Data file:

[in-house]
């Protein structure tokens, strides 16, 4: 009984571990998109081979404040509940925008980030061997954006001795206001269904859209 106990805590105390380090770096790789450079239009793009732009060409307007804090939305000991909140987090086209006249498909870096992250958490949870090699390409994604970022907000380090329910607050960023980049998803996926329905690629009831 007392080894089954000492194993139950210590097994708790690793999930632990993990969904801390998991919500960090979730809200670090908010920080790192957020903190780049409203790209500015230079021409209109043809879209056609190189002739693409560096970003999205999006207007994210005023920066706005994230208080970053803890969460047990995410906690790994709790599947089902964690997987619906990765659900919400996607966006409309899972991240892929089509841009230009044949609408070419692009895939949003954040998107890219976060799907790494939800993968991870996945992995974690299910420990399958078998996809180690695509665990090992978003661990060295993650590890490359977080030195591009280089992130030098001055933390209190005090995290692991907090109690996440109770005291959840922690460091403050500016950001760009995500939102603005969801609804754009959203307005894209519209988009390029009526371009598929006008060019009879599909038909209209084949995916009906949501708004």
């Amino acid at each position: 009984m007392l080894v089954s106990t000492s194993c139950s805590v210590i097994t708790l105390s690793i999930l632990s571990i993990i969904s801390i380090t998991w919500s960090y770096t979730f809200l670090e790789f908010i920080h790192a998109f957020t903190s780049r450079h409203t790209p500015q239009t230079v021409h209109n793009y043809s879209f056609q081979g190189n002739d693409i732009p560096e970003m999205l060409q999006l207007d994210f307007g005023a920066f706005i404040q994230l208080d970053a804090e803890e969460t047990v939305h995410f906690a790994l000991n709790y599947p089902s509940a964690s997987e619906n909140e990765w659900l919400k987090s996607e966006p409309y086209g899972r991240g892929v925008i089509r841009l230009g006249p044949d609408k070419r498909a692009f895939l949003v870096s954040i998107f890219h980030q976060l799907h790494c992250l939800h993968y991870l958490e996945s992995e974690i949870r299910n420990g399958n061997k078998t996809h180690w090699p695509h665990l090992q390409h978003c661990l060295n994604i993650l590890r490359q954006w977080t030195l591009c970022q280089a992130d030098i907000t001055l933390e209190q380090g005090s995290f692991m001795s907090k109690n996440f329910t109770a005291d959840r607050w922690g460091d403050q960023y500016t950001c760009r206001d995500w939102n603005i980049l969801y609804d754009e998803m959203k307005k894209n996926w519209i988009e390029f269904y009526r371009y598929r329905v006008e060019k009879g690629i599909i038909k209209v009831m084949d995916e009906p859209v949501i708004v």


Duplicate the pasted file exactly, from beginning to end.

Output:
[in-house]
């Protein structure tokens, strides 16, 4: 009984571990998109081979404040509940925008980030061997954006001795206001269904859209 106990805590105390380090770096790789450079239009793009732009060409307007804090939305000991909140987090086209006249498909870096992250958490949870090699390409994604970022907000380090329910607050960023980049998803996926329905690629009831 007392080894089954000492194993139950210590097994708790690793999930632990993990969904801390998991919500960090979730809200670090908010920080790192957020903190780049409203790209500015230079021409209109043809879209056609190189002739693409560096970003999205999006207007994210005023920066706005994230208080970053803890969460047990995410906690790994709790599947089902964690997987619906990765659900919400996607966006409309899972991240892929089509841009230009044949609408070419692009895939949003954040998107890219976060799907790494939800993968991870996945992995974690299910420990399958078998996809180690695509665990090992978003661990060295993650590890490359977080030195591009280089992130030098001055933390209190005090995290692991907090109690996440109770005291959840922690460091403050500016950001760009995500939102603005969801609804754009959203307005894209519209988009390029009526371009598929006008060019009879599909038909209209084949995916009906949501708004």
């Amino acid at each position: 009984m007392l080894v089954s106990t000492s194993c139950s805590v210590i097994t708790l105390s690793i999930l632990s571990i993990i969904s801390i380090t998991w919500s960090y770096t979730f809200l670090e790789f908010i920080h790192a998109f957020t903190s780049r450079h409203t790209p500015q239009t230079v021409h209109n793009y043809s879209f056609q081979g190189n002739d693409i732009p560096e970003m999205l060409q999006l207007d994210f307007g005023a920066f706005i404040q994230l208080d970053a804090e803890e969460t047990v939305h995410f906690a790994l000991n709790y599947p089902s509940a964690s997987e619906n909140e990765w659900l919400k987090s996607e966006p409309y086209g899972r991240g892929v925008i089509r841009l230009g006249p044949d609408k070419r498909a692009f895939l949003v870096s954040i998107f890219h980030q976060l799907h790494c992250l939800h993968y991870l958490e996945s992995e974690i949870r299910n420990g399958n061997k078998t996809h180690w090699p695509h665990l090992q390409h978003c661990l060295n994604i993650l590890r490359q954006w977080t030195l591009c970022q280089a992130d030098i907000t001055l933390e209190q380090g005090s995290f692991m001795s907090k109690n996440f329910t109770a005291d959840r607050w922690g460091d403050q960023y500016t950001c760009r206001d995500w939102n603005i980049l969801y609804d754009e998803m959203k307005k894209n996926w519209i988009e390029f269904y009526r371009y598929r329905v006008e060019k009879g690629i599909i038909k209209v009831m084949d995916e009906p859209v949501i708004v």